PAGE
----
After wrapping its inaugural edition, the Ho Chi Minh Film Festival (HIFF) has set its sights on becoming the largest film festival in Southeast Asia.

Showcasing more than 100 films over eight days, the festival received over 280,000 visitors, including international guests, over eight days earlier this month (April 6-13).

Industry professionals present at the festival told Deadline that they were impressed by the scale and ambition of the festival, which included a script lab, workshop and project market and a “content and tech expo” focusing on new media and emerging technologies.

“It can be said to be a success, although there are still a few things we could have done better if we had more time to prepare,” HIFF Executive Director Pham Minh Toan told Deadline. “We are happy because most of the international friends who attended responded positively — what happened in Ho Chi Minh City over the eight days exceeded their expectations of a first-time film festival.”

Pham runs Vietfest, the event company behind HIFF. He has also organized several editions of the Ho Chi Minh City International Music Festival (HOZO). With government support through the Ho Chi Minh City People’s Committee and the city’s Department of Culture and Sports, the film festival wants to cement Vietnam as a top player in the regional film industry.

“An international film festival is a necessary push for the vision of Ho Chi Minh City becoming the center of Southeast Asian cinema in the coming years,” said Pham. “The international film festival will attract international filmmakers, studios and distribution companies to Ho Chi Minh City, thereby promoting the city’s film market to develop and integrate with the world.”

In 2023, Vietnam took the highest box office revenue in Southeast Asia, raking in just over $150M and easily surpassing Indonesia’s $114M. This is an exceptional figure, especially given Vietnam’s population of around 100 million people compared to Indonesia’s 277 million. In 2019, a year before the pandemic, Vietnam’s box office recorded $173M. Pham said that the Vietnamese film industry is well-positioned to grow rapidly in the coming years.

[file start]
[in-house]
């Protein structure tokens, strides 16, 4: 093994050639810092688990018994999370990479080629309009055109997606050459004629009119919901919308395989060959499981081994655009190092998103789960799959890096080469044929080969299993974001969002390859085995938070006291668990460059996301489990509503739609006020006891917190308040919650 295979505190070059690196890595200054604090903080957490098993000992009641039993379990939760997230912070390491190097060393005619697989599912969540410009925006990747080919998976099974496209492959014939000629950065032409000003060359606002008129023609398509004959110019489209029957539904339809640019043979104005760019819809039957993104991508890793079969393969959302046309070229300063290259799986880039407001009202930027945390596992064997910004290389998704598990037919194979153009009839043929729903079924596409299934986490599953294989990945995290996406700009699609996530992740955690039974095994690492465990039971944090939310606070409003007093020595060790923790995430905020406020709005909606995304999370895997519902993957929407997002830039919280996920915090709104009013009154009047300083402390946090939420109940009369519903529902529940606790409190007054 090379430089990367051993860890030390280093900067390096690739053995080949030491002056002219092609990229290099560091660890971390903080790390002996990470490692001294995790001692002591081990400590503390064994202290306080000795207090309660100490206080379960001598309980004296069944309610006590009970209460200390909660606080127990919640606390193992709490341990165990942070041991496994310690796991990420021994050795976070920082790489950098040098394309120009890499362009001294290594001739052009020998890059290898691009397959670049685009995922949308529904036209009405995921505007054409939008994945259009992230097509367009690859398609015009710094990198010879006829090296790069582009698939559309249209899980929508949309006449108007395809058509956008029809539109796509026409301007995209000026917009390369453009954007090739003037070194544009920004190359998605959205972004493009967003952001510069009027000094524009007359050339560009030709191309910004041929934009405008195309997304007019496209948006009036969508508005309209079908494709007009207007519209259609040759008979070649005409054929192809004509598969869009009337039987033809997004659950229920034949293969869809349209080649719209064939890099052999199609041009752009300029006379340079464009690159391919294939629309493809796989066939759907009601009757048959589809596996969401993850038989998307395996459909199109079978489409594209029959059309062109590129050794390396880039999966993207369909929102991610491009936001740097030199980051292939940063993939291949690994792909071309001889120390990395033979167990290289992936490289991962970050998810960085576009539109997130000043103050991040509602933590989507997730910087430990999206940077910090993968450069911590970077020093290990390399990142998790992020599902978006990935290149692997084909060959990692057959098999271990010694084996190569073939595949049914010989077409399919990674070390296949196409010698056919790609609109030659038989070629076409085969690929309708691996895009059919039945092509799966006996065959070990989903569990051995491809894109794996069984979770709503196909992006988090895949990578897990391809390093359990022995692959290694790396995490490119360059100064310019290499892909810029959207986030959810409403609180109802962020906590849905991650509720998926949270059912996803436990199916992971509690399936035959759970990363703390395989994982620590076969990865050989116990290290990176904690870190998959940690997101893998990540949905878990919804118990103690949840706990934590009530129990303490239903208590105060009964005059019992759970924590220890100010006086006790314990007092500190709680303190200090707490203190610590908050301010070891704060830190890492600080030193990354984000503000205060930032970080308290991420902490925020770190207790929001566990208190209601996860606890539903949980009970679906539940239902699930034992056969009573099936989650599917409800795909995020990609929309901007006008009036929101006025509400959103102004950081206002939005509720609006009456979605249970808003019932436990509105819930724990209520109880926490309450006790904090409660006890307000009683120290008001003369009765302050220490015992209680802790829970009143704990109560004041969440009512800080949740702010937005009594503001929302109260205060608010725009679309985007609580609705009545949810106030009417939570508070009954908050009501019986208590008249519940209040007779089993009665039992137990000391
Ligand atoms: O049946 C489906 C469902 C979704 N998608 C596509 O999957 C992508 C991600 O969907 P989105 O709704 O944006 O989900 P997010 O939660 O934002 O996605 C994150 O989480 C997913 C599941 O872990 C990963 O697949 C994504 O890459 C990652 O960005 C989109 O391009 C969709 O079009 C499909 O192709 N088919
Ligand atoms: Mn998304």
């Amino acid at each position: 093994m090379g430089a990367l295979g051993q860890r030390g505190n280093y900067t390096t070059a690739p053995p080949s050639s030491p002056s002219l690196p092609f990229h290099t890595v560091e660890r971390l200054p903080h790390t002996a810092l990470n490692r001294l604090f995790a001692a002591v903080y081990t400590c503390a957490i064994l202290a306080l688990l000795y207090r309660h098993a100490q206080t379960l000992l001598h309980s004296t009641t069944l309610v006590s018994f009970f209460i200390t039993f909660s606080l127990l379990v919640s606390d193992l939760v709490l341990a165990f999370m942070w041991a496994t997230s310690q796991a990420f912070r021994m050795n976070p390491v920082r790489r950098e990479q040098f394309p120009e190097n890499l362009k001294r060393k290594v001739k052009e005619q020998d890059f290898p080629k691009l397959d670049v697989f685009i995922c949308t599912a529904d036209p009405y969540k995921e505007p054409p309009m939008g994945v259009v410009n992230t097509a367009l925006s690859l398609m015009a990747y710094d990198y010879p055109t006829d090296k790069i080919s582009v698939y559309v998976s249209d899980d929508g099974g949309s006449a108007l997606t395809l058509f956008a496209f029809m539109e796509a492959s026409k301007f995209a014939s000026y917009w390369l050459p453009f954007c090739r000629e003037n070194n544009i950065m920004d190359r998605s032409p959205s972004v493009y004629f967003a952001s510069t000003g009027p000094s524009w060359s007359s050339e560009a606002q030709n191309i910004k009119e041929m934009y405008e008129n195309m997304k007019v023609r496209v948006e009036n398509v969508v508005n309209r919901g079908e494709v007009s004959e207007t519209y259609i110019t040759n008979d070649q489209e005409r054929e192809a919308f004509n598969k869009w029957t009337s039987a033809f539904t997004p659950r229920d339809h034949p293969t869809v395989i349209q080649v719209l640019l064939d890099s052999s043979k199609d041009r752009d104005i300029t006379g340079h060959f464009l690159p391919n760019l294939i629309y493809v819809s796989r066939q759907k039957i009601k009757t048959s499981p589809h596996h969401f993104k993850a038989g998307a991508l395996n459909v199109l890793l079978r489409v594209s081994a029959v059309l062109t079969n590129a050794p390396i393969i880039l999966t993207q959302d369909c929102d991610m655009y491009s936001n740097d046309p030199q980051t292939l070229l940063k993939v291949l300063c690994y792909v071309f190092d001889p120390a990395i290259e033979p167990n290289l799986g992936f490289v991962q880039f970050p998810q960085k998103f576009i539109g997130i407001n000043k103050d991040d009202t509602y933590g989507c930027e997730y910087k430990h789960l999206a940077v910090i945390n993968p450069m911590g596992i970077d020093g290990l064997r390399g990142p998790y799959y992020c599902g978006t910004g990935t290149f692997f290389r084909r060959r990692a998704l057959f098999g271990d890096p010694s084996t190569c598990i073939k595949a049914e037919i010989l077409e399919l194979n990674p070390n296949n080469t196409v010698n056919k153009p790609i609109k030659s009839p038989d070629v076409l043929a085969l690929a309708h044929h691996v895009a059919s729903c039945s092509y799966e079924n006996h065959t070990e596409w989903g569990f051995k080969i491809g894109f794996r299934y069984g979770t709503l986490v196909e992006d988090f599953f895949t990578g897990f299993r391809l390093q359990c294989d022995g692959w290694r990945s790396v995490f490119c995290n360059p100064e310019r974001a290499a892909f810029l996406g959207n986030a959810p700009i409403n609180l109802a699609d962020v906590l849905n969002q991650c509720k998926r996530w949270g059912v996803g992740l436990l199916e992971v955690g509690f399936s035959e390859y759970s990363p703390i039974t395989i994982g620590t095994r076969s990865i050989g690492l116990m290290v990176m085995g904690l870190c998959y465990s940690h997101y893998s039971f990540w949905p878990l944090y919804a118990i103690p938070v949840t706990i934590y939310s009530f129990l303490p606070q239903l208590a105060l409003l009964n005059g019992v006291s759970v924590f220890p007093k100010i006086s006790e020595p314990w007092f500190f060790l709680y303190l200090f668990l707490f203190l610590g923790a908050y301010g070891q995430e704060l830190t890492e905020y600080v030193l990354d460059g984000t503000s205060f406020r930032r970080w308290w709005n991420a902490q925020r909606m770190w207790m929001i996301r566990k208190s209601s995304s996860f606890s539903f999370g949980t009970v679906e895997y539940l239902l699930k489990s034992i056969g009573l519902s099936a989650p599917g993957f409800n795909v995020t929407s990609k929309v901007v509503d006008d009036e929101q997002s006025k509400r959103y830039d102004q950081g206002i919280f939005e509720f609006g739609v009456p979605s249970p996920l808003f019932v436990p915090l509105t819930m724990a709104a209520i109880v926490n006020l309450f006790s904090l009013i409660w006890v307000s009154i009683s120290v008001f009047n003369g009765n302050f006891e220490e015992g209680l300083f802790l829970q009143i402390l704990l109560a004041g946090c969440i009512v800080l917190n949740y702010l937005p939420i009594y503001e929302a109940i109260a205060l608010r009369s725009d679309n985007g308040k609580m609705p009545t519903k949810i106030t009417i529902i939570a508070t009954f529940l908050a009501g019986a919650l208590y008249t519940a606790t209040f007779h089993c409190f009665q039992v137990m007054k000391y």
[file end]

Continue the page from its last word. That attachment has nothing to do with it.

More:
However, he pointed out several challenges that lie ahead for HIFF. The highest priority is building a major cinema center where large-scale movie events can be held. This year, the festival spread its programming across several venues, including the Sai Gon Opera House, Lam Son Park, Nguyen Hue Walking Street and other cinema theaters across Ho Chi Minh.

“The scale of HIFF is quite large with many films and activities, and we do not have enough infrastructure ready for such a scale, so we have to split it up across many different locations,” said Pham. “Therefore, the organization and operations are also more complicated.”

Several films were also removed from the final program due to censorship by local authorities. We hear the country’s censorship regulations required certain films to make edits before screening, but that there was not enough time for most to comply. In the end, just one was screened with the edits made. “We’re in Vietnam and must follow the policy here,” said Pham.

HIFF ran various programs, including a Southeast Asia competition, a first or second film competition and Vietnam Panorama. Filipino filmmaker Sheron Dayoc’s The Gospel of the Beast took home the festival’s Golden Star Award.

Singaporean director Nicole Midori Woodford won the Jury Prize for Last Shadow At First Light and Malaysian auteur Chai Chee Sum won Best Director for Oasis Of Now; the film also won the best actress prize for Ta Thi Diu. Chai Yee Wei’s Wonderland received two acting awards — best actor for Mark Lee and best supporting actor for Peter Yu.



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